Perceptions of food vary with method of weight loss

May 27, 2014

By David Martin

Amanda Bruce, Ph.D., and Cary Savage, Ph.D.

How we lose weight affects how our brains respond to images of food, according to brain imaging research conducted at the University of Kansas School of Medicine.

Researchers used functional magnetic resonance imaging (fMRI) to measure the brain responses of individuals who lost weight after having bariatric surgery and individuals who lost weight by more traditional measures. When shown images of pizza and other appetizing food, the brains of individuals who lost weight without surgery were more active in the medial prefontal cortex — the part of the brain known to regulate emotion and evaluate how we feel.

The findings suggest that food means more to people who lose weight by changing their behavior — calorie watching, regular exercise — than it does to people who people who undergo laparoscopic banding surgery. The authors of the study say the surgery patients appear to be more "disconnected" from the experience of hunger.

“They’re not as interested in eating,” says lead author Amanda Bruce, Ph.D., a psychologist with appointments at the University of Missouri–Kansas City and the University of Kansas School of Medicine. “They’re not as motivated by food.”

The study, published in the journal Obesity, is the first to look at brain changes associated with different methods of weight loss.

The scans were performed at the Hoglund Brain Imaging Center at the University of Kansas Medical Center. Instruments recorded the study participants’ brain activation levels as they looked at pictures of food. The participants were tested before and after they lost weight.

The 16 diet participants and 15 surgery participants in the study were similar in age, education levels and, most important, body mass indices. "A huge strength of this paper is that the people in the two different groups were matched on the weight that they lost," Bruce says.

The bariatric participants had lost about 9.3 percent of their body weight. The dieters had shed 10.8 percent, which was not significantly different.

Bruce says she expected to see differences in the brain activation changes between the two groups. The dieters, she thought, would show increased activity in regions of the brain associated with impulse control or self-regulation.

There were differences — but not in the region of the brain Bruce expected.

“The brain area that showed greater change in activation for the diet participants is an area that is associated with attentional processing, salience, how much you value something,” Bruce says.

In hindsight, Bruce says, it makes sense that the dieters had more activity in areas of the brain known to be relate to motivation and the experience of hunger.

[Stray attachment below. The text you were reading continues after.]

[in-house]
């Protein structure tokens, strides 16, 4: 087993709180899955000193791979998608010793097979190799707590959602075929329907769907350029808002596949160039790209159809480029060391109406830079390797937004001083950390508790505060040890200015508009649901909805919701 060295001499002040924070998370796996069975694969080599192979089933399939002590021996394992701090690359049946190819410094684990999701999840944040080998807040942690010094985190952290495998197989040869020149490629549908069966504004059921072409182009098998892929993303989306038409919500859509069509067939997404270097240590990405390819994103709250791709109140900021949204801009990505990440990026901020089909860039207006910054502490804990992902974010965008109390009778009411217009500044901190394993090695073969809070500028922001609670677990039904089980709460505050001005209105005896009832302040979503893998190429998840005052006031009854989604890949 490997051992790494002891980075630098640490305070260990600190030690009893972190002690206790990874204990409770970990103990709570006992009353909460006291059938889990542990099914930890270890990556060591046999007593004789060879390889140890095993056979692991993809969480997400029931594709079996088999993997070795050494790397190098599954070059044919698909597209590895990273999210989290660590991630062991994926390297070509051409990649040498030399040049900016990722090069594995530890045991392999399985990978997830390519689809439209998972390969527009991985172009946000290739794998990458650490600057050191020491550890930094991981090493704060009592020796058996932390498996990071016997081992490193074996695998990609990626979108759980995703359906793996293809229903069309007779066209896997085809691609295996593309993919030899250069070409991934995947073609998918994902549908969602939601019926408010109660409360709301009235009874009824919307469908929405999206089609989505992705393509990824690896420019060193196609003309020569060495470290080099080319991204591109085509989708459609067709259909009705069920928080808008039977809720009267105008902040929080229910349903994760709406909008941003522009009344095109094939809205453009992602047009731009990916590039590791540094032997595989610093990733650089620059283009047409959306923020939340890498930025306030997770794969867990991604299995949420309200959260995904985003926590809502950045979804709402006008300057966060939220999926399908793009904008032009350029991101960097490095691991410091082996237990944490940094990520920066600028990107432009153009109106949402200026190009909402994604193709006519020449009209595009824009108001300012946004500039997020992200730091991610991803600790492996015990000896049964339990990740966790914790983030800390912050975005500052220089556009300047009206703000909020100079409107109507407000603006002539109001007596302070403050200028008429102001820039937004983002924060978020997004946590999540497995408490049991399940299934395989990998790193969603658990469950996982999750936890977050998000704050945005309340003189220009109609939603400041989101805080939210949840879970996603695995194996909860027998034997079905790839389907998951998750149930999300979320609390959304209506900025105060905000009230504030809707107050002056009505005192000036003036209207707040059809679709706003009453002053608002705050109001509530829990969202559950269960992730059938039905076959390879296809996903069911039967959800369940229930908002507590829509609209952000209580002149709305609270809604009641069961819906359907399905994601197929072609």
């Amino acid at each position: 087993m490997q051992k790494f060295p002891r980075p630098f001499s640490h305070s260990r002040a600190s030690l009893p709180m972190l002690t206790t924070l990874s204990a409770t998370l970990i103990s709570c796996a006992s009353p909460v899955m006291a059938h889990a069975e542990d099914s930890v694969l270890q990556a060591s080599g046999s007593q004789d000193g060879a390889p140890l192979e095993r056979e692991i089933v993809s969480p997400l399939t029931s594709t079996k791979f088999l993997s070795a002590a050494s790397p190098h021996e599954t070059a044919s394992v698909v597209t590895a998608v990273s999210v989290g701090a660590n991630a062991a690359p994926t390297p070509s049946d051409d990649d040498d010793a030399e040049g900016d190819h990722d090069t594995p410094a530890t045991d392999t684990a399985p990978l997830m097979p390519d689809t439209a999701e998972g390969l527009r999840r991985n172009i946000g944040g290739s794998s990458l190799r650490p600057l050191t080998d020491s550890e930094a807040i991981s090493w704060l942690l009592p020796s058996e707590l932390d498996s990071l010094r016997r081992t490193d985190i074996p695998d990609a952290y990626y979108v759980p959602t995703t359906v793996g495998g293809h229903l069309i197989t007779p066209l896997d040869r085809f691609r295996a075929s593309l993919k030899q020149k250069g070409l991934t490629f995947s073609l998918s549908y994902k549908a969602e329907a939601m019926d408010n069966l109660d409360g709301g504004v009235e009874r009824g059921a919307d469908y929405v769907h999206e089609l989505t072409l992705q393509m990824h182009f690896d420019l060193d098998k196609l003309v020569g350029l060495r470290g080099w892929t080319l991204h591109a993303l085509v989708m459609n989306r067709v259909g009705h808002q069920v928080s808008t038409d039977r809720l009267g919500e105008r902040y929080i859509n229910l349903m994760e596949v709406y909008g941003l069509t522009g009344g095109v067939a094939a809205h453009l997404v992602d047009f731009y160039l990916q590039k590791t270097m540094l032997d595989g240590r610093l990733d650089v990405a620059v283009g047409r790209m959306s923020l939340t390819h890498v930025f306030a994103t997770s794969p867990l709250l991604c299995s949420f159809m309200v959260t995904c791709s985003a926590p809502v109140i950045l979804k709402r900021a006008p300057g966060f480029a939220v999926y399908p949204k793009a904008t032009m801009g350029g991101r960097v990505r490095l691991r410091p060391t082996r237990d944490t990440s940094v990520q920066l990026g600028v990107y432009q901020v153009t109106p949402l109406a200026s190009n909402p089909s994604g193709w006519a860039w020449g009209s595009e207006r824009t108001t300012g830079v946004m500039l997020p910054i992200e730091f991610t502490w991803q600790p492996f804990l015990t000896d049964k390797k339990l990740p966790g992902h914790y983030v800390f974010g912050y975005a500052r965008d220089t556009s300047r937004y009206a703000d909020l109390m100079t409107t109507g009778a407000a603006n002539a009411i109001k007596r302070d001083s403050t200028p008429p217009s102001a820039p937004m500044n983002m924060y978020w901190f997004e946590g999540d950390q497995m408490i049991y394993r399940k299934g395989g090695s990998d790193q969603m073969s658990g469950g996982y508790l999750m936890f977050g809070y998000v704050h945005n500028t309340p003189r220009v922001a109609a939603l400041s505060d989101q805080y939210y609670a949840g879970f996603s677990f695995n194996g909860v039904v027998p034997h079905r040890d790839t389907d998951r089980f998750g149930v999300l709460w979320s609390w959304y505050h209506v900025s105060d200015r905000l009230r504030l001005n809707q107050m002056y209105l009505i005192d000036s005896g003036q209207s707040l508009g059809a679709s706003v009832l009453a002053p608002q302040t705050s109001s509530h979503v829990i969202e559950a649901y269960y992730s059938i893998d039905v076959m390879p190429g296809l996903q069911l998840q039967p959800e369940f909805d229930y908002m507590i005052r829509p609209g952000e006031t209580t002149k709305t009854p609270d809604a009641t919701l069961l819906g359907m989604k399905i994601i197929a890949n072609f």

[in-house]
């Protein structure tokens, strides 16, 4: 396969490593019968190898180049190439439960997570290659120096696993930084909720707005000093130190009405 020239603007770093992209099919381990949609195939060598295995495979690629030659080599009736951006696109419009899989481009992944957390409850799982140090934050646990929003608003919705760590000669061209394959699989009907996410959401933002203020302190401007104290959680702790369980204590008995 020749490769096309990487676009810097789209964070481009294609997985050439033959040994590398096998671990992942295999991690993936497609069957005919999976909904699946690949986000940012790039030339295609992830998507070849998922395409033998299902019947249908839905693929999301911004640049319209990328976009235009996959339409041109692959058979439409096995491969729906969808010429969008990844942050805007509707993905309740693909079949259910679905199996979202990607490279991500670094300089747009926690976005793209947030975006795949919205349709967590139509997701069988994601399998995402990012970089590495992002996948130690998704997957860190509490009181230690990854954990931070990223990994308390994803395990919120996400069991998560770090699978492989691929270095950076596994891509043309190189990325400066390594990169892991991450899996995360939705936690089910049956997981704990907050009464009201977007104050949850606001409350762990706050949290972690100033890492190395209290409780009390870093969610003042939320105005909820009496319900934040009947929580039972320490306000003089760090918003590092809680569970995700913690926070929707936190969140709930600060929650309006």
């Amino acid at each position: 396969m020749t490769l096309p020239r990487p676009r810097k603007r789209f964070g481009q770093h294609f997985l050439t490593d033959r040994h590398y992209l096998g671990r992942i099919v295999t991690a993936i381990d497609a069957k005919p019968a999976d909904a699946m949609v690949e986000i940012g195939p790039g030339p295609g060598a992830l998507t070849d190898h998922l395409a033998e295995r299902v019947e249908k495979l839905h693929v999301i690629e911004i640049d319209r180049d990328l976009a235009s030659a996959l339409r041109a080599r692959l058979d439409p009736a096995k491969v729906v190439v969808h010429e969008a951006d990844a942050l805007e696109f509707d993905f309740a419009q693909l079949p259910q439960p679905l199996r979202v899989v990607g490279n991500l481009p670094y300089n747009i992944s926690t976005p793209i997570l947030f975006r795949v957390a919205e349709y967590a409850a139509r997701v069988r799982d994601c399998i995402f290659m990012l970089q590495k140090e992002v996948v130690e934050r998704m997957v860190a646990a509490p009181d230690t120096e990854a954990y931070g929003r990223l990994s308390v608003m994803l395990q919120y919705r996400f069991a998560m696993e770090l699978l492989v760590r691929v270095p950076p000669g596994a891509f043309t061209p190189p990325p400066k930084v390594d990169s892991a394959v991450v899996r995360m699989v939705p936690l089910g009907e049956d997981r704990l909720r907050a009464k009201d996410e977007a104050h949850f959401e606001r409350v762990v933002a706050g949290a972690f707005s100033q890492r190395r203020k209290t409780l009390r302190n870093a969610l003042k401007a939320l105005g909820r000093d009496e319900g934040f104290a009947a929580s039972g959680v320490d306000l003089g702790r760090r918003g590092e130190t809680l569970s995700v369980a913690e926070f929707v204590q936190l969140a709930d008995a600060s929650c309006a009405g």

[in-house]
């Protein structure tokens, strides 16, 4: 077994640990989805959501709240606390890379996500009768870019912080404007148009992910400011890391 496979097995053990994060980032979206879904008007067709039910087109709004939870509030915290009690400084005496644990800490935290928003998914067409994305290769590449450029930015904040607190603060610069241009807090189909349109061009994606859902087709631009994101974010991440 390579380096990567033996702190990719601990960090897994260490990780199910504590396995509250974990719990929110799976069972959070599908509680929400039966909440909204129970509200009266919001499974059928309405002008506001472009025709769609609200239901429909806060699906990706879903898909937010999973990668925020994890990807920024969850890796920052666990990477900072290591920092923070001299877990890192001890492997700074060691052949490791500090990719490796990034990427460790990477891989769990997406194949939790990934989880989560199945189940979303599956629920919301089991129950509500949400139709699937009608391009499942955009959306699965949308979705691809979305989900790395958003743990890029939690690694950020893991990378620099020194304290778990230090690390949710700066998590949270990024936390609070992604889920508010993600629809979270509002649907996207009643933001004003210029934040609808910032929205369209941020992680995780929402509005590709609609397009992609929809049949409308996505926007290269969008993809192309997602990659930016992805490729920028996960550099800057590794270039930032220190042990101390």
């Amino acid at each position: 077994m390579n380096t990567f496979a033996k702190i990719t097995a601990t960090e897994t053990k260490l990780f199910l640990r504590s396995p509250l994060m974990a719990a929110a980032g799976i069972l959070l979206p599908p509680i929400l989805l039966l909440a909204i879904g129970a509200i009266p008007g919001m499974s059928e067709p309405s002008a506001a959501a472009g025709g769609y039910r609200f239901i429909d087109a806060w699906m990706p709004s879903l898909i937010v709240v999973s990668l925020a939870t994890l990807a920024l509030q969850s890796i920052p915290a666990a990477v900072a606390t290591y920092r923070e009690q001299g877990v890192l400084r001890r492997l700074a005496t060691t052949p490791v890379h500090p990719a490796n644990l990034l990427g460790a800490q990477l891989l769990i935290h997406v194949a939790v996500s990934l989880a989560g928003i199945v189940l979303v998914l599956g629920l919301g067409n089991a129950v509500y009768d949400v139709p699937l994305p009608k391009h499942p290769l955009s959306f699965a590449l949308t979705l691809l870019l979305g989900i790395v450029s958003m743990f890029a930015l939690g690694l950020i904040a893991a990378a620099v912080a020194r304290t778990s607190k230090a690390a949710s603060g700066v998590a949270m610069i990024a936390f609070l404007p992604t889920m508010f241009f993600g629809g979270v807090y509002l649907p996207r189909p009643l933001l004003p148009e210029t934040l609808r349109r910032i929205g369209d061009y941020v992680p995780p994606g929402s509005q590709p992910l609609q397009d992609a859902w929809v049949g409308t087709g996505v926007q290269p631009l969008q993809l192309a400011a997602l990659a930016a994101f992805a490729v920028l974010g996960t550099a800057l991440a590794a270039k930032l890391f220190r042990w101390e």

“When people are working hard to lose weight, they’re still really focused in on food stimuli,” she says. “They’re thinking about food a lot. That’s one of the challenges. They’re often thinking about the foods they maybe shouldn’t eat. They’re still very motivated by these food stimuli. They’re focused on them.”

The bariatric participants were not as focused on food. Their post-weight loss scans showed decreased activation in medial prefrontal cortex, which, the study notes, "supports the notion that surgical weight loss patients undergo a ‘forced’ dietary restriction in avoiding discomfort that renders food cues to be less rewarding and less salient."

The participants were selected from two larger studies. Jared Bruce, Ph.D., associate professor of psychology at the University of Missouri-Kansas City, is the principal investigator of a study of brain activation changes after bariatric surgery.

The diet participants were selected from a larger study of weight loss at KU. The study, led by Cary Savage, Ph.D., the John H. Wineinger Professor of Psychiatry and Behavioral Sciences and director of the Center for Health Behavior Neuroscience, seeks to understand the brain activation patterns that my help predict successful weight loss and weight maintenance.

The study is based on the idea that people who want to lose weight fight different challenges. “When someone one comes in for treatment to lose weight, they’re a very diverse group,” Savage says.

Brain imaging may seem like an expensive way to segment these individuals. But as Savage notes: “It’s not as expensive as a six months of diet that doesn’t work or bariatric surgery that’s unnecessary.”

The research was supported in part by a pilot studies grant to Amanda Bruce from Frontiers: The Heartland Institute for Clinical and Translational Research (CTSA UL1TR000001 grant to University of Kansas Medical Center), the University of Missouri Research Board to Jared Bruce, and NIH R01DK080090 to Cary Savage.

Categories: Research, Featured, School of Medicine

Last modified: May 27, 2014
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